When the Pastor Says It’s ‘A Time to Sow’

By FRED BARNES

In 2007, my wife Barbara and I left The Falls Church, which we had happily attended from the time we became Christians a quarter-century ago. It’s a 277-year-old church in northern Virginia well-known for its popular preacher, the Rev. John Yates, its adherence to traditional biblical teachings and its withdrawal in 2005 from the national Episcopal church. Our three grown daughters and their families stayed behind at The Falls Church.

We didn’t leave in anger. We didn’t have political or theological anxieties. Rather, we left for a new church because our old church wanted us to. The Falls Church has become entrepreneurial as well as evangelical. It’s in the church-planting business. And we were encouraged by Mr. Yates to join Christ the King, the church “planted” near our home in Alexandria. We were a bit ambivalent about the move, but when Christ the King opened its doors in September 2007, we were there.

Well, not quite its doors. The church began with a monthly service in a 600-seat school auditorium. About 30 people showed up, mostly members of the seed group dispatched from The Falls Church. Soon Christ the King, which was launched with a grant of $100,000 from The Falls Church, rented an assembly hall, seating about 100, in a private school and started regular worship every Sunday. Now, with 130 adults and 40 kids, we meet Sunday mornings in another church, whose own service is held in the evening.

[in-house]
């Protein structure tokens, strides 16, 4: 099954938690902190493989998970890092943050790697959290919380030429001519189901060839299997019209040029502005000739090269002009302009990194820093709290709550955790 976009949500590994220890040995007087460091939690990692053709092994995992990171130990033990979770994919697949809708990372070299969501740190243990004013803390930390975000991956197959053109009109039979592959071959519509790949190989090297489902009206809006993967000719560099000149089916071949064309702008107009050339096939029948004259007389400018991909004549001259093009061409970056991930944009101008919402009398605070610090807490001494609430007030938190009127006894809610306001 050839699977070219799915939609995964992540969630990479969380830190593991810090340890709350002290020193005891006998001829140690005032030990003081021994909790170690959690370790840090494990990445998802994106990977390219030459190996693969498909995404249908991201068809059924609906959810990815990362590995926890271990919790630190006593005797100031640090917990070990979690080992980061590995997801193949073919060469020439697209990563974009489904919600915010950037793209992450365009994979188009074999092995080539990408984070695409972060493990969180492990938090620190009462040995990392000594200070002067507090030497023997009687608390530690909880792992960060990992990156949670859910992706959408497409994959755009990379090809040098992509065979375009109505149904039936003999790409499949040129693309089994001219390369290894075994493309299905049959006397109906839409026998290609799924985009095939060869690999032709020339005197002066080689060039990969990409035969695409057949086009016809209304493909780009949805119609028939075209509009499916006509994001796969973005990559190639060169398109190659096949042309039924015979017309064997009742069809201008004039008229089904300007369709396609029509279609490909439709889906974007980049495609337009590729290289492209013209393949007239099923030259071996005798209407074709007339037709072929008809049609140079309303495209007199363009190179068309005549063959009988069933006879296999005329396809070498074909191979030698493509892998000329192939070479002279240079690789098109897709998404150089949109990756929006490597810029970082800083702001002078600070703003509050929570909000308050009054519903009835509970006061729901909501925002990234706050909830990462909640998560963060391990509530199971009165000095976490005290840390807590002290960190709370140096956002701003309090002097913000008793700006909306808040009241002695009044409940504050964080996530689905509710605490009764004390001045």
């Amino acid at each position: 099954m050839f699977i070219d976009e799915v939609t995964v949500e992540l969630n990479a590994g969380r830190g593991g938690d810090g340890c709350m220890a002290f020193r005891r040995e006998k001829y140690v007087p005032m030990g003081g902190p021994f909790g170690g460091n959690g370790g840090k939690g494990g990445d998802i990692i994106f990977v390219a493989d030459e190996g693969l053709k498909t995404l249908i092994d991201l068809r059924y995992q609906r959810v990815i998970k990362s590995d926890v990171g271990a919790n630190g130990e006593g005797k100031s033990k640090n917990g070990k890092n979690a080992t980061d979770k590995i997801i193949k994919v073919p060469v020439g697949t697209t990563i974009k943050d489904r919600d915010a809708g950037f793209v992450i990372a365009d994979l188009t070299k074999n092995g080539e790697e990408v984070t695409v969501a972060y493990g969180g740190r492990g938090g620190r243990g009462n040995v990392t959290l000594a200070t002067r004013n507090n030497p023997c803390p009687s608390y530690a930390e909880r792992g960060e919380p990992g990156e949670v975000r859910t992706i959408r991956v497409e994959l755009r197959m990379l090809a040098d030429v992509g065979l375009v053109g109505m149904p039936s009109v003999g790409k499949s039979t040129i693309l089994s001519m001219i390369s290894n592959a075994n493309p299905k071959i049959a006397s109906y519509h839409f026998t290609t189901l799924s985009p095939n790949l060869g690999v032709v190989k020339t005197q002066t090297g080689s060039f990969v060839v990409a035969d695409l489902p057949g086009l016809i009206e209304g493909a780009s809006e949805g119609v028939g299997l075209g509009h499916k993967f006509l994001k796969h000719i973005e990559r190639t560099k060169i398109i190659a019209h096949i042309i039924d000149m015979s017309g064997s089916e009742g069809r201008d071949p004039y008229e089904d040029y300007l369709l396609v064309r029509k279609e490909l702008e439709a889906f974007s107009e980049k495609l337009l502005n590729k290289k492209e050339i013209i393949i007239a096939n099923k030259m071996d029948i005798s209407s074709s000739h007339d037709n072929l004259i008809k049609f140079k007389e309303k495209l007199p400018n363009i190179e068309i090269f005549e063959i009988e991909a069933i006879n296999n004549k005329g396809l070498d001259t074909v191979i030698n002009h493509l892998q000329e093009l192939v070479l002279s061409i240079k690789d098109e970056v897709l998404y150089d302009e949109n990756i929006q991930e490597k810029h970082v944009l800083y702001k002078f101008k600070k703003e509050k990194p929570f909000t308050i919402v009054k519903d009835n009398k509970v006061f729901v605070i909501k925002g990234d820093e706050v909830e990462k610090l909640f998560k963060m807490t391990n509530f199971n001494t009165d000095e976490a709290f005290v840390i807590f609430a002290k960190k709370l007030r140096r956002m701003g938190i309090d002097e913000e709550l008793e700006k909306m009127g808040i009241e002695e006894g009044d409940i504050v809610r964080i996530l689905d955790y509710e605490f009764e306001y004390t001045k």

But we don’t just meet one day a week. One of the problems for a new church is that most of the parishioners don’t know one another. They’re not yet a community. Barbara and I knew fewer than a dozen of the original members of Christ the King. So David Glade, the 35-year-old pastor, organized everyone into dinner groups that gather monthly. Indeed, they had better gather: When our group skipped a month, Mr. Glade wanted to know why.

Three men’s Bible studies have popped up along with a women’s group. There is a prayer ministry, a vestry, and a choir led by a volunteer music director. A church retreat is set for August. Newcomers tend to be singles or young couples, and six baptisms are scheduled for the Sunday after next. Barbara and I are the old folks.

“It’s a pretty amazing start,” Mr. Yates told me. But it’s not unusual. Church planting is a burgeoning movement among evangelicals who are conservative in doctrine (but not fundamentalist) and inclusive in their outreach to nonbelievers and lapsed Christians. It’s a growing missionary field.